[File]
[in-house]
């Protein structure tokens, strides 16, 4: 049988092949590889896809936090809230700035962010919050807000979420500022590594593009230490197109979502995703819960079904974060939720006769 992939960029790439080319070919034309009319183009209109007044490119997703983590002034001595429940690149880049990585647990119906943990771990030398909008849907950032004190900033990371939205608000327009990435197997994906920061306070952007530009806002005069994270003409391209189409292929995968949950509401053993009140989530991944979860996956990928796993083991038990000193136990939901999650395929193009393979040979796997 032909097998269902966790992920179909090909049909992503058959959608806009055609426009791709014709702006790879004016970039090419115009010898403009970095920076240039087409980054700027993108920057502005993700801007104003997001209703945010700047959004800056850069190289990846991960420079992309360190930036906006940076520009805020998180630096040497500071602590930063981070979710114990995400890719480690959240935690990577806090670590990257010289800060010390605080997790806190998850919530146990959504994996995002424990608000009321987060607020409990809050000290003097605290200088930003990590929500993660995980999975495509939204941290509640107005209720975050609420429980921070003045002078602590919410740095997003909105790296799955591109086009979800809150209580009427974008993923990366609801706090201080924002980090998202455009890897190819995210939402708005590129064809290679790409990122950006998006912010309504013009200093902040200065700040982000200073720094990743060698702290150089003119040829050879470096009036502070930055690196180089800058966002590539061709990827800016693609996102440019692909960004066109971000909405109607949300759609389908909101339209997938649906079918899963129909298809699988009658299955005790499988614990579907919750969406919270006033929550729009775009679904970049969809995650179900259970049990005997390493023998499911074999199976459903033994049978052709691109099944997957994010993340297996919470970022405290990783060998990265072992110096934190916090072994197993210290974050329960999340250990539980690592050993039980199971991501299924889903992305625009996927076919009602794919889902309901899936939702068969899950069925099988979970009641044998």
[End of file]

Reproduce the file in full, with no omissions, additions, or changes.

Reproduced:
[in-house]
């Protein structure tokens, strides 16, 4: 049988092949590889896809936090809230700035962010919050807000979420500022590594593009230490197109979502995703819960079904974060939720006769 992939960029790439080319070919034309009319183009209109007044490119997703983590002034001595429940690149880049990585647990119906943990771990030398909008849907950032004190900033990371939205608000327009990435197997994906920061306070952007530009806002005069994270003409391209189409292929995968949950509401053993009140989530991944979860996956990928796993083991038990000193136990939901999650395929193009393979040979796997 032909097998269902966790992920179909090909049909992503058959959608806009055609426009791709014709702006790879004016970039090419115009010898403009970095920076240039087409980054700027993108920057502005993700801007104003997001209703945010700047959004800056850069190289990846991960420079992309360190930036906006940076520009805020998180630096040497500071602590930063981070979710114990995400890719480690959240935690990577806090670590990257010289800060010390605080997790806190998850919530146990959504994996995002424990608000009321987060607020409990809050000290003097605290200088930003990590929500993660995980999975495509939204941290509640107005209720975050609420429980921070003045002078602590919410740095997003909105790296799955591109086009979800809150209580009427974008993923990366609801706090201080924002980090998202455009890897190819995210939402708005590129064809290679790409990122950006998006912010309504013009200093902040200065700040982000200073720094990743060698702290150089003119040829050879470096009036502070930055690196180089800058966002590539061709990827800016693609996102440019692909960004066109971000909405109607949300759609389908909101339209997938649906079918899963129909298809699988009658299955005790499988614990579907919750969406919270006033929550729009775009679904970049969809995650179900259970049990005997390493023998499911074999199976459903033994049978052709691109099944997957994010993340297996919470970022405290990783060998990265072992110096934190916090072994197993210290974050329960999340250990539980690592050993039980199971991501299924889903992305625009996927076919009602794919889902309901899936939702068969899950069925099988979970009641044998």